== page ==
Houston Foreclosures for Sale Slowed, but Total Sales Rose

by Simon Lindsay on cities

The number of Houston foreclosures for sale that closed in October decreased, but overall sales of single-family houses rose by more than 14 percent, based on sales data published by the Houston Association of Realtors.

Total sales of single-family houses in the Houston metro area reached 5,716 units in October, up from the 5,010 units sold in October last year.

Local housing analysts said that the November 30 expiration date of the federal tax credit prompted a lot of homebuyers to make their home purchases in October. Lower mortgage rates and the availability of lower-priced homes also drove people to buy homes.

Of these homes sold, almost 19 percent were foreclosures, down from the 26-percent share in October 2008 and from the 34-percent share in January this year.

Last year, foreclosure sales were high as the Houston area struggled from the devastation caused by Hurricane Ike and by the adverse effects of the global credit crisis.

In October, the price median for single-family houses also increased, making a 5-percent jump to $149,000. The average price for single-family houses sold during the same month was $198,639, a jump of 3 percent compared to the average in October 2008.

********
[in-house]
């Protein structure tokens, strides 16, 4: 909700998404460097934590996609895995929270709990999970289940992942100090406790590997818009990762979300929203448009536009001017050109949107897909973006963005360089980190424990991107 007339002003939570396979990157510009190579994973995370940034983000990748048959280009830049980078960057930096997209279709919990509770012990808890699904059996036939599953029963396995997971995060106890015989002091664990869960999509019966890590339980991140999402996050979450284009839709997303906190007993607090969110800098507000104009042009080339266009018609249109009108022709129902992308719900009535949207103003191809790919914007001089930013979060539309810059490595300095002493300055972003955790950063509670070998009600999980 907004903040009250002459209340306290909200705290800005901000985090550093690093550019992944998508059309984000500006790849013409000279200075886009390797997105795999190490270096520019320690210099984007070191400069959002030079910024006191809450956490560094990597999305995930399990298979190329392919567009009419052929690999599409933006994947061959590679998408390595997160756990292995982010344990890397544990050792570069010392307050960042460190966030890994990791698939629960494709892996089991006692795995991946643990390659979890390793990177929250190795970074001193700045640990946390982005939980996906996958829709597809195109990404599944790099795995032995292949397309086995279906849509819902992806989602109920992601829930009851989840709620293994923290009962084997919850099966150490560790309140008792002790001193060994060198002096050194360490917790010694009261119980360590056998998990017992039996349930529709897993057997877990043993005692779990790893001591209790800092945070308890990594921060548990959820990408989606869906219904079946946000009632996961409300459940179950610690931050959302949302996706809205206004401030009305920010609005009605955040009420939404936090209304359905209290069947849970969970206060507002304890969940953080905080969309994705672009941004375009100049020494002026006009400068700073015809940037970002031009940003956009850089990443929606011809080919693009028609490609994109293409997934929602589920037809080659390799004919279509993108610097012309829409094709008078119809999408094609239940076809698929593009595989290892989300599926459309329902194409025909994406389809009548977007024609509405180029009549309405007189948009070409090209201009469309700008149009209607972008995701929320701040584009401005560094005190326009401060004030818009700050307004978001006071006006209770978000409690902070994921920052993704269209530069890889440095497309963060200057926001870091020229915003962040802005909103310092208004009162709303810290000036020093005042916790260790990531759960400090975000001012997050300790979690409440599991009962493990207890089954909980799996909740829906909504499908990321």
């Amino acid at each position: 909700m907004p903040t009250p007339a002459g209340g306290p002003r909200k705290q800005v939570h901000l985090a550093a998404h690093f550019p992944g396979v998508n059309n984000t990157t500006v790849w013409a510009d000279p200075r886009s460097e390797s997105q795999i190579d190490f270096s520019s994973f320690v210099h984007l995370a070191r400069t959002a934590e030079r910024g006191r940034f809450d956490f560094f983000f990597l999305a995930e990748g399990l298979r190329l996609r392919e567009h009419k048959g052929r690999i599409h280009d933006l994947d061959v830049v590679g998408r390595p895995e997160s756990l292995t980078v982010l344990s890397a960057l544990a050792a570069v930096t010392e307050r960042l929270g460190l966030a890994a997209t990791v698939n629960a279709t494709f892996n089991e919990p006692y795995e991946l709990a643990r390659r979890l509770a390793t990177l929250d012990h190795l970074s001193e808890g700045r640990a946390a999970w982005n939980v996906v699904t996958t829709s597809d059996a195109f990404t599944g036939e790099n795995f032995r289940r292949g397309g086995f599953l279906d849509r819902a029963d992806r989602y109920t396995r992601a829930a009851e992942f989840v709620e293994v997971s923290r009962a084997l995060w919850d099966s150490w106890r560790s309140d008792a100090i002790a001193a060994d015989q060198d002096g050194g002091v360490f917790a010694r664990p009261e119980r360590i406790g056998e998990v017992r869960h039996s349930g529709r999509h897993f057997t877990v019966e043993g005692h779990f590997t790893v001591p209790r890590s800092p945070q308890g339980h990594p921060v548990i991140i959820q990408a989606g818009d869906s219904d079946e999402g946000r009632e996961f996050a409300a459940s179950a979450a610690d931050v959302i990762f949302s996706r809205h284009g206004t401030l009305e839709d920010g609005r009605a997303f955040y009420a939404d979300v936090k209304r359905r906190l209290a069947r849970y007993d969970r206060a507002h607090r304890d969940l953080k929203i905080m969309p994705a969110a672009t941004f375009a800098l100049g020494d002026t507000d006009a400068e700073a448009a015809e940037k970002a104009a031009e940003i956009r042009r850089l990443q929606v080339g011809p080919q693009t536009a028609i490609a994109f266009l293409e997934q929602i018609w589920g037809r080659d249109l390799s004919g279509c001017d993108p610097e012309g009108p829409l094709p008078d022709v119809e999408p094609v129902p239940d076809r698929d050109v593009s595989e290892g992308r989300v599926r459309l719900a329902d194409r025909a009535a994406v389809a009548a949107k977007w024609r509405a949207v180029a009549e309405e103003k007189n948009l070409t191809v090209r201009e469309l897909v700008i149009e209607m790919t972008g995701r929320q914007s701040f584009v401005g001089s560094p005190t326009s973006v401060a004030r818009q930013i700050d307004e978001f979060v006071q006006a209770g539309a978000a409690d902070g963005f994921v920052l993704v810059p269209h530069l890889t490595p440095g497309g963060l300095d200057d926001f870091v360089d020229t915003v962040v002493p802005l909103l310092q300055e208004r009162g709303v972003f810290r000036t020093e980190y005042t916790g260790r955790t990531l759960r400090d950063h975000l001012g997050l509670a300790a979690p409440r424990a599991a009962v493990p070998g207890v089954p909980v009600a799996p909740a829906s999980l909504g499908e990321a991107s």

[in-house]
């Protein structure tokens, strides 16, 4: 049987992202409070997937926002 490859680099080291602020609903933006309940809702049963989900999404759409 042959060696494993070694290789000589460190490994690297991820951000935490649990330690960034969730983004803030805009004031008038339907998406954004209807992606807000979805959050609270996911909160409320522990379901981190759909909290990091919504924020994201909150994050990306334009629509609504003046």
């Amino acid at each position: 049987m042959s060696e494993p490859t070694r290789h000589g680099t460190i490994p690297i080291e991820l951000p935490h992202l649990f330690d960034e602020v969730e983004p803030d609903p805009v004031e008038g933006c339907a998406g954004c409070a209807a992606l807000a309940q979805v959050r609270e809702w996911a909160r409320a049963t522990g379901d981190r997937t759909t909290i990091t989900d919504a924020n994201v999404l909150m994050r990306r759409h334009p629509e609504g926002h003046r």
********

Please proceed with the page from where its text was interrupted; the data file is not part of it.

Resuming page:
Total sales in dollars increased in October by nearly 16 percent to about $1.09 billion from nearly $942.4 million in October last year. Total pending sales rose by 2.6 percent from 3,579 units to 3,673 units.

The realtors also reported that the total inventory of homes for sale in October, including Houston foreclosures for sale, was equivalent to a 6.1-month supply, marking a nearly 3-percent drop from the 6.3-month supply in October last year. Total active listings dropped from more than 49,000 in October 2008 to 45,424 units in October this year.

Additionally, the rental market also slowed in October, with the number of rental single-family houses being leased falling by 12 percent from leasing activity in October last year. Lease contracts involving townhomes also dropped by almost 6 percent.

Meanwhile, a report by Forbes ranked Houston as among the top 10 cities in the U.S. based on pace of economic recovery. According to Forbes, the diversified industrial sector of Houston has been carrying the city through the downturn. The report credited the city for diversifying beyond operating oil rigs into manufacturing chemicals and refining petroleum.

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